New K-12 Education Bill Passes House, Will Strengthen Environmental Education

Bipartisan Legislation Includes Key Provision from Rep. Sarbanes’ No Child Left Inside Act, Which Would Allow Schools and Teachers to Expand Environmental Learning Programs for Students Across America
December 2, 2015
CONTACT: Daniel Jacobs
(202) 225-4016

WASHINGTON, D.C. – Today, the U.S. House of Representatives passed H.R. 8, the Every Student Succeeds Act (ESSA), a bipartisan bill that replaces the widely-criticized No Child Left Behind Act and includes numerous policies to improve K-12 education across the country – including one provision introduced by Congressman John Sarbanes (D-Md.) that would bolster environmental education programs for young students.

“ESSA is a tremendous victory for advocates of environmental education who’ve fought long and hard to inspire the next generation of environmental stewards with outdoor, hands-on learning programs,” said Congressman Sarbanes. “I commend my colleagues on both sides of the aisle for passing a comprehensive education reform package that has immense benefits for students, teachers and schools across the country.”

The environmental education provision contained in ESSA comes from the No Child Left Inside Act (NCLI), a bipartisan bill authored by Congressman Sarbanes that is designed to enhance American students’ environmental literacy. First introduced in 2007, NCLI was reintroduced this year in the U.S. House of Representatives by Congressman Sarbanes and Rep. Mike Fitzpatrick (R-Pa.) with the support of 41 original co-sponsors. It was also reintroduced in the U.S. Senate by Senators Jack Reed (D-R.I.) and Mark Kirk (R-Ill.).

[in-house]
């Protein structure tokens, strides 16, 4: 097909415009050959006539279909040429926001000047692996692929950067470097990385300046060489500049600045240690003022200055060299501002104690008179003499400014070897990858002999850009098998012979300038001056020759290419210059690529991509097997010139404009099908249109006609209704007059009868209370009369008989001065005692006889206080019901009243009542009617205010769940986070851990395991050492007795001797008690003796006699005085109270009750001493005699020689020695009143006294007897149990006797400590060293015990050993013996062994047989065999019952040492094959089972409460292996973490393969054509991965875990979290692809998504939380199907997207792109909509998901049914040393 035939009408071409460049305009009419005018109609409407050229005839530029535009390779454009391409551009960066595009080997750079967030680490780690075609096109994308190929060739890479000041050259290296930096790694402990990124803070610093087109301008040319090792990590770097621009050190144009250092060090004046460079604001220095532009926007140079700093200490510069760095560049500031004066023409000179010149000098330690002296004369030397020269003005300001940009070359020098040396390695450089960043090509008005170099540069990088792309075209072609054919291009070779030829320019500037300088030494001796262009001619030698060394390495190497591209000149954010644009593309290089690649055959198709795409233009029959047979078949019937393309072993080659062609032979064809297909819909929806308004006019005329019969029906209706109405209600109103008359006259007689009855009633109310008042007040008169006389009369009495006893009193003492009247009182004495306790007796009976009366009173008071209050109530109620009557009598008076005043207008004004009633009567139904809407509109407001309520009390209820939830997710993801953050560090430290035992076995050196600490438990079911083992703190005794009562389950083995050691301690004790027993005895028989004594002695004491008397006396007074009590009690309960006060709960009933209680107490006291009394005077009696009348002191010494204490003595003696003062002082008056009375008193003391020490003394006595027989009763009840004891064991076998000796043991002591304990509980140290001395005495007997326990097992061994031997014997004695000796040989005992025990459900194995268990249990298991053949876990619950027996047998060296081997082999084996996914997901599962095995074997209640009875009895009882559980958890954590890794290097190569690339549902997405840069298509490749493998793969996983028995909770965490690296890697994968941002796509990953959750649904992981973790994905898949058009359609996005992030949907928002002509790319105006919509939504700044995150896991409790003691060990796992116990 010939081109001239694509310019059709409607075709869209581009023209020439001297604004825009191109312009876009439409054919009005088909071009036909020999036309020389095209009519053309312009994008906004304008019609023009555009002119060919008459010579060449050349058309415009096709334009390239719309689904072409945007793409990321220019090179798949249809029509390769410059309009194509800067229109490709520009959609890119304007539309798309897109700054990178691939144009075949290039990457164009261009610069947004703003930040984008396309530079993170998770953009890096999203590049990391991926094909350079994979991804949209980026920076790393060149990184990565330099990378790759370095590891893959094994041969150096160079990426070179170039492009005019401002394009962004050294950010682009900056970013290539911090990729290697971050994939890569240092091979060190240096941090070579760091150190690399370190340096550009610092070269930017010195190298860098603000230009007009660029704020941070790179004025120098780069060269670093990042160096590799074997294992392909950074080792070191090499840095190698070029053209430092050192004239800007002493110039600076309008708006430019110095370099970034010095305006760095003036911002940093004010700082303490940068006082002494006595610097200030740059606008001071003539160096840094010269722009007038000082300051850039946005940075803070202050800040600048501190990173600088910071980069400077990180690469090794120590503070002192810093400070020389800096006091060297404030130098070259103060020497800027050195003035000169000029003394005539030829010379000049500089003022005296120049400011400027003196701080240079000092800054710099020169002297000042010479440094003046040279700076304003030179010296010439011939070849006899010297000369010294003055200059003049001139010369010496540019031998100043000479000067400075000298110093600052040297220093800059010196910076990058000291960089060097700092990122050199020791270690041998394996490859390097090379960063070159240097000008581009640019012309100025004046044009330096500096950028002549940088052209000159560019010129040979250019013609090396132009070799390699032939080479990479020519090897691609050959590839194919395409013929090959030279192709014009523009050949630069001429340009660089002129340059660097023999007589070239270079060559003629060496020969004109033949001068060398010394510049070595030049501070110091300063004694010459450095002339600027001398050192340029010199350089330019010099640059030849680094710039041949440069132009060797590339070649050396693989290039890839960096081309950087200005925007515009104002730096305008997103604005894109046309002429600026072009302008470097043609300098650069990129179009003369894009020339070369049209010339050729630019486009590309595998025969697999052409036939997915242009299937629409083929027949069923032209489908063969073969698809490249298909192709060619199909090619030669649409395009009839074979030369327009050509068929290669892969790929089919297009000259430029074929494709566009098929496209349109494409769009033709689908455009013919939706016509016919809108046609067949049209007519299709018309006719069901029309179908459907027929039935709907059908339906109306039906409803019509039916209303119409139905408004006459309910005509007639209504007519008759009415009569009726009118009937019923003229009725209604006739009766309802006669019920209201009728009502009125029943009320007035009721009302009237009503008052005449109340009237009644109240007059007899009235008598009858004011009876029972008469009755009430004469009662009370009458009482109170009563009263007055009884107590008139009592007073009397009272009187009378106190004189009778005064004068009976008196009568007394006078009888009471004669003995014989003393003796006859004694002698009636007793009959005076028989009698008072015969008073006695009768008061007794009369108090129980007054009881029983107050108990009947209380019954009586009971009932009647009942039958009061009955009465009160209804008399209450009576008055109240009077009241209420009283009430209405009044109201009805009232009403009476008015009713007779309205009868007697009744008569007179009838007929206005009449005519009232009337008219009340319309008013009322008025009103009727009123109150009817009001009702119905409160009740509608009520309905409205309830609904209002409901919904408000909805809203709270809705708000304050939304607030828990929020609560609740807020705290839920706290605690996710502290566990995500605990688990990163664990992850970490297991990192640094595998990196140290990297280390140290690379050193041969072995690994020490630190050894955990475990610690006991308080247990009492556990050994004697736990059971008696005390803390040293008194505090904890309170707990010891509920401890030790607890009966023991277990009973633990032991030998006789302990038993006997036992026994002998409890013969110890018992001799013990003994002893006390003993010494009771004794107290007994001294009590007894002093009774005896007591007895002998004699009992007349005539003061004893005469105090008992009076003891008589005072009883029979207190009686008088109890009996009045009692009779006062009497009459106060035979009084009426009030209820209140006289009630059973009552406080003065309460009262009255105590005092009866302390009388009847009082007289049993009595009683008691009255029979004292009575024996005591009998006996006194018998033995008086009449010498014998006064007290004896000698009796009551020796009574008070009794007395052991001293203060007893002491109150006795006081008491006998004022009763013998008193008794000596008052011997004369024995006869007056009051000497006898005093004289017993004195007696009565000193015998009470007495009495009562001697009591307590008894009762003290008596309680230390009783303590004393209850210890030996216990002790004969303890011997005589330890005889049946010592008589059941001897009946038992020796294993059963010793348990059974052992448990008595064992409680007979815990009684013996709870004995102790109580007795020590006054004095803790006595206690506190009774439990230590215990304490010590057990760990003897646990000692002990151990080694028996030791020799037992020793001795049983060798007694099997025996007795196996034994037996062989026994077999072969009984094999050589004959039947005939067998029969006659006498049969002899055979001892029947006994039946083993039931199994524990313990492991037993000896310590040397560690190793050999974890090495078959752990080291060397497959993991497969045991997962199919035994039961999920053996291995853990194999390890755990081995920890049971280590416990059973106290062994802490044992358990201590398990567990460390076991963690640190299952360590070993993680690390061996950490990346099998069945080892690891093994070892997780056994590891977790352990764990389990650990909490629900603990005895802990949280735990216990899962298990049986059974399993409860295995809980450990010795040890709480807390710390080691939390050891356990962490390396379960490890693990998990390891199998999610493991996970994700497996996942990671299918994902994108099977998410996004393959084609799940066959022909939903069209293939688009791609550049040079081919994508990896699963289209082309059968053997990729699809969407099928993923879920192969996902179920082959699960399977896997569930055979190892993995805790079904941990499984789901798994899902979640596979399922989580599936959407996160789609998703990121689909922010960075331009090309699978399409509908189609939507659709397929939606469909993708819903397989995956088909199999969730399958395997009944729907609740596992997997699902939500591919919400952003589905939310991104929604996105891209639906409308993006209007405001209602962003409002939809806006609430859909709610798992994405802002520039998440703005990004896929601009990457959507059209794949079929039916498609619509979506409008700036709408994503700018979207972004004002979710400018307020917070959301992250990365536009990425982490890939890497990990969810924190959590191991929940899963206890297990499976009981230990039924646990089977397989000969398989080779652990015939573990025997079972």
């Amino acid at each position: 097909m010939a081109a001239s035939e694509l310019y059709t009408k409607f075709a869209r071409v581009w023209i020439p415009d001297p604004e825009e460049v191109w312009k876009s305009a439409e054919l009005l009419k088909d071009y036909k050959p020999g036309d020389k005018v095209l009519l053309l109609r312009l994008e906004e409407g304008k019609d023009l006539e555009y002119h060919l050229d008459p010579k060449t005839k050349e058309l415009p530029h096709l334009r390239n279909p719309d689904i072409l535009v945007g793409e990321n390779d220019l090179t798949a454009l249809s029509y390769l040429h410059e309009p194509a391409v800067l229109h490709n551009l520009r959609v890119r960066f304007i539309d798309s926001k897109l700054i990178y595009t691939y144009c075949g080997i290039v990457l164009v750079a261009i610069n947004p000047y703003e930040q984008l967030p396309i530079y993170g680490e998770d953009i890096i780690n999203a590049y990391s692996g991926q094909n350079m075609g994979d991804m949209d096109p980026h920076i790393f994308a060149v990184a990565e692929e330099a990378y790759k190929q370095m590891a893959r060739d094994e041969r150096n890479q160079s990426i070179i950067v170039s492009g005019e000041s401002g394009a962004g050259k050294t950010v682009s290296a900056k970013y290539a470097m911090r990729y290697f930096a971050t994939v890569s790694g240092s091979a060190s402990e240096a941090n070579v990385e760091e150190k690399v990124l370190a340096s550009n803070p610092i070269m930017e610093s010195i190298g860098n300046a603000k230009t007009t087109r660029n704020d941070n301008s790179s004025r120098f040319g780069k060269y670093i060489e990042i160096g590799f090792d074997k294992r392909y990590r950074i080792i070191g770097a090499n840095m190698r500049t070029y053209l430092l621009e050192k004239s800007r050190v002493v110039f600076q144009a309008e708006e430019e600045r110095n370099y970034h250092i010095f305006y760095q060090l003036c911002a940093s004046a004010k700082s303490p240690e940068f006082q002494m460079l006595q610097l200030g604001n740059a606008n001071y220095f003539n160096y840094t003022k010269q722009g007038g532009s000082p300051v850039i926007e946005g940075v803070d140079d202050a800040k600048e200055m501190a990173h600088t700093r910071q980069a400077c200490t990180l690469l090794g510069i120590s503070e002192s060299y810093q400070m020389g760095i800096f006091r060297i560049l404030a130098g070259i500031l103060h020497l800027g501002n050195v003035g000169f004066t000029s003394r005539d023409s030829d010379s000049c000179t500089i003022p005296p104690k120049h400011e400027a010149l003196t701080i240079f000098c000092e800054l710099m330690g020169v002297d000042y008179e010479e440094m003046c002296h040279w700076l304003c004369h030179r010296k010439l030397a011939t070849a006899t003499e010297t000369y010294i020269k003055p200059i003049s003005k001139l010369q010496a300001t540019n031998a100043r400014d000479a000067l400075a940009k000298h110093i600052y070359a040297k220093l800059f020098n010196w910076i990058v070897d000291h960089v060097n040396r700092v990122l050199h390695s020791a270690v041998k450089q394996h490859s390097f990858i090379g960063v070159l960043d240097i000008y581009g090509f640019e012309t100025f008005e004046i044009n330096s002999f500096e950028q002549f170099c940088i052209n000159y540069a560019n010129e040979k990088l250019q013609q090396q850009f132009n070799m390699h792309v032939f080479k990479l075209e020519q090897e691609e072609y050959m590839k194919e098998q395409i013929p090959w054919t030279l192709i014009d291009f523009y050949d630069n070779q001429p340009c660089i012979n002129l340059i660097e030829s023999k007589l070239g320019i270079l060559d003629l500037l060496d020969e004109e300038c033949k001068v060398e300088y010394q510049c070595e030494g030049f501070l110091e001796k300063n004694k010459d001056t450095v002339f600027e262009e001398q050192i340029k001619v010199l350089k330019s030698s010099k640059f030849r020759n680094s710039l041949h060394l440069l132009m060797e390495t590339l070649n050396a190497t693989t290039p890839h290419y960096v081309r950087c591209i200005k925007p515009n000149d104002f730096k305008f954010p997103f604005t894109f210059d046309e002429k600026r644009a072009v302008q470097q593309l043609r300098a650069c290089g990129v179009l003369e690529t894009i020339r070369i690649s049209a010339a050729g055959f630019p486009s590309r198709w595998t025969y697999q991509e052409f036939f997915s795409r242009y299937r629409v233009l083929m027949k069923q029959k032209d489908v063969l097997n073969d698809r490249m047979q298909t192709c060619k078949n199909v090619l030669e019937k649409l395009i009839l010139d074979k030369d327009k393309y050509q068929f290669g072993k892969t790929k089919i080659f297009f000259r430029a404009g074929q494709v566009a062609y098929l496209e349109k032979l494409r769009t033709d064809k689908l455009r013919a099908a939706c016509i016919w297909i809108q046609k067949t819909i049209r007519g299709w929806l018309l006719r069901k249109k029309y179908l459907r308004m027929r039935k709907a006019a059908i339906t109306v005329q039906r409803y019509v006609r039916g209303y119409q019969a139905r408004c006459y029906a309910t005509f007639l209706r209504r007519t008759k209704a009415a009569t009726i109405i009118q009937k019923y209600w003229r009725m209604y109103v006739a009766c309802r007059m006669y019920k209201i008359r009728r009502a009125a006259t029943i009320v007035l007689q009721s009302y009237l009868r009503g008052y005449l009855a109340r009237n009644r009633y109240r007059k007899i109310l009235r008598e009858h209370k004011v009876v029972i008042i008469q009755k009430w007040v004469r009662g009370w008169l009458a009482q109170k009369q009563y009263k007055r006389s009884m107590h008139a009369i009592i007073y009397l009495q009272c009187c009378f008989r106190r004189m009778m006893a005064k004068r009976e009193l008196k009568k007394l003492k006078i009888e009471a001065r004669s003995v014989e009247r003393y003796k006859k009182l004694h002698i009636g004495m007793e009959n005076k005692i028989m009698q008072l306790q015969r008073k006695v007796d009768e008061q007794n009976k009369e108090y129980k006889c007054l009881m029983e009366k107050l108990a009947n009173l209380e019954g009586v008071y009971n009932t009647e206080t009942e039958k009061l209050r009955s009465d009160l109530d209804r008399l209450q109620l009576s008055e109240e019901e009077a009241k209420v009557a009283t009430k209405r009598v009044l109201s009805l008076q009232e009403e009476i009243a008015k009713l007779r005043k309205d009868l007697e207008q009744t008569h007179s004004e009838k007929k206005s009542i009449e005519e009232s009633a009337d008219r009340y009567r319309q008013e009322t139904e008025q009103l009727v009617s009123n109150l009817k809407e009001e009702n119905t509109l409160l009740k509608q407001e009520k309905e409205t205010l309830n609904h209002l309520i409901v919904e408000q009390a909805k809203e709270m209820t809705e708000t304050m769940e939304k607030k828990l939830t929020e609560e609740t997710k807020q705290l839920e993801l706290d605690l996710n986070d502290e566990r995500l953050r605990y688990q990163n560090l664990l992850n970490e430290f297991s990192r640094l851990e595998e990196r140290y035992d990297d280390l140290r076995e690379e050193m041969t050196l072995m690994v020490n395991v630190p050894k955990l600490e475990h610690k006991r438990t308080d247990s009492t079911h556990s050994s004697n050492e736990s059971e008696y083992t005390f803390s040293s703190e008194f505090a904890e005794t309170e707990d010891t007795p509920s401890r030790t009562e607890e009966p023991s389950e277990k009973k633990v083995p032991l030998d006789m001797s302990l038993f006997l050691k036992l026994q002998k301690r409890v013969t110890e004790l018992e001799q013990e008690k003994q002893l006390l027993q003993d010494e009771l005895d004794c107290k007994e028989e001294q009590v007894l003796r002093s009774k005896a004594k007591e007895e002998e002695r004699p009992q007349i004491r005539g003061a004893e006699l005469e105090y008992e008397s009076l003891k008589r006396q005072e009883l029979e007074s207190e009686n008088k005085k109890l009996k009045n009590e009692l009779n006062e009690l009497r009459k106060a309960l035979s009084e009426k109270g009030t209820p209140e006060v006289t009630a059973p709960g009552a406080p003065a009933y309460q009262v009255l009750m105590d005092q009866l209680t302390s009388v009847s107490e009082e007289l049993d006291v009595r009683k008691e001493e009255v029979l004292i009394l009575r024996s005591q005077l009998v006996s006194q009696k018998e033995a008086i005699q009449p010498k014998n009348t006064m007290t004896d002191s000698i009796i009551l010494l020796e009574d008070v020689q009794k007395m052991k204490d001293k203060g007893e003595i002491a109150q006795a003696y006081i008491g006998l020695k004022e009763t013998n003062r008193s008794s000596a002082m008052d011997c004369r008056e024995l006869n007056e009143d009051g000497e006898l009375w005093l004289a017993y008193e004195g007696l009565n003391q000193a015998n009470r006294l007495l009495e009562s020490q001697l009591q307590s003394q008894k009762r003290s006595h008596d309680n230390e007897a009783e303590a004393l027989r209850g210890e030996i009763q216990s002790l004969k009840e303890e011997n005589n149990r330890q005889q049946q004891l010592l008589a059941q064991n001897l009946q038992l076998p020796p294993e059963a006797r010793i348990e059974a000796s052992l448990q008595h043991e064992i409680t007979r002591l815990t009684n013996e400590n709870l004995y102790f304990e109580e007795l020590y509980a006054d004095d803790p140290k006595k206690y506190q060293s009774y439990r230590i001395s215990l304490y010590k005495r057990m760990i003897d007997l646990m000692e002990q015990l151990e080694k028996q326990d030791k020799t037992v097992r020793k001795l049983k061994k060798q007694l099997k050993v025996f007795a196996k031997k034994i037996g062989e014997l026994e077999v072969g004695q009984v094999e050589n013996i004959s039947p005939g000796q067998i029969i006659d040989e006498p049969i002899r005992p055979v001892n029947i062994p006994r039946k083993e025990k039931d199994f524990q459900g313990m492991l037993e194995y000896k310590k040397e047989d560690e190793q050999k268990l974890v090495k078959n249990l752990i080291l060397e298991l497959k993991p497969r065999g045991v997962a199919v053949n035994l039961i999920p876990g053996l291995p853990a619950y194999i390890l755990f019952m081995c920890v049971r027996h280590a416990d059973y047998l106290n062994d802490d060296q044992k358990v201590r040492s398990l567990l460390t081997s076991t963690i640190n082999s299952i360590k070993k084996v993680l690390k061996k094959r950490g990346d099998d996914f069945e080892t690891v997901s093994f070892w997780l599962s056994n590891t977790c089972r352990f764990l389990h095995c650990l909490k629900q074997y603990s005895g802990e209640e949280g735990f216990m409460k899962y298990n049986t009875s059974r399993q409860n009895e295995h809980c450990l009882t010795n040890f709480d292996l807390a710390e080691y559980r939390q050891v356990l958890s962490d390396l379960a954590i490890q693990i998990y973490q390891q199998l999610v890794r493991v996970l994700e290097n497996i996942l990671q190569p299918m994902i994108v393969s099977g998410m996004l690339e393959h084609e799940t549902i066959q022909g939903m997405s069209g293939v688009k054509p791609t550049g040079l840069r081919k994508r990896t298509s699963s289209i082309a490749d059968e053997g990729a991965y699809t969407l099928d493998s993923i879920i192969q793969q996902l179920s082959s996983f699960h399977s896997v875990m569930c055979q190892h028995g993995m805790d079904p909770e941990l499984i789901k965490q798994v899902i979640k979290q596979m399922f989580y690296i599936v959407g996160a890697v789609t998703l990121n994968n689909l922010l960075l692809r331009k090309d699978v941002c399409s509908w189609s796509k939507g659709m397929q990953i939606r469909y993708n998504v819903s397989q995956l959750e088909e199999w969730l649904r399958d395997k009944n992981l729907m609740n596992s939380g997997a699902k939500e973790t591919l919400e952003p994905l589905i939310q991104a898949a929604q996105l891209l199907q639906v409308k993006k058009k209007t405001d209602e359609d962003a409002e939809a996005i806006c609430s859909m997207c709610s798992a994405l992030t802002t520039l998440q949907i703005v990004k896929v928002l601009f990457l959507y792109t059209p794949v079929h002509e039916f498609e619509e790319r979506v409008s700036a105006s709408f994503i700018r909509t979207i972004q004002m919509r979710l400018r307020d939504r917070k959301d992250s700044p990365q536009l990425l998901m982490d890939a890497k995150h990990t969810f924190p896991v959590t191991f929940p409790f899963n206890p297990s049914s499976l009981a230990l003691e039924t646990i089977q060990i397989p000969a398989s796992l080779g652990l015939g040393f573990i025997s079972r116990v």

NCLI would provide federal grant funding for teachers who design and implement environmental education programs in, and importantly, outside of the classroom. By encouraging new environmental curricula, the bill would also cultivate partnerships and strengthen relationships between school districts, colleges, environmental nonprofits, parks and other community-based organizations.

ESSA is expected to pass the Senate next week and advance to the President’s desk, where he is expected to sign it into law. In addition to improving environmental education, the bill contains a number of reforms that will help provide American students with a high-quality, twenty-first century education, including:

  • Helping states improve low-performing schools and enhance teacher quality;
  • Setting higher standards and improving learning outcomes for all students;
  • Dedicating more funding to bolster STEM education, student health and literacy initiatives and afterschool programs;
  • Identifying and acting on ways to close the achievement gap;
  • Strengthening access to, and the quality of, early childhood education programs;
  • Maintaining important information about student performance; and
  • Providing greater funding flexibility to better support students and school.

For more information about the bill, visit: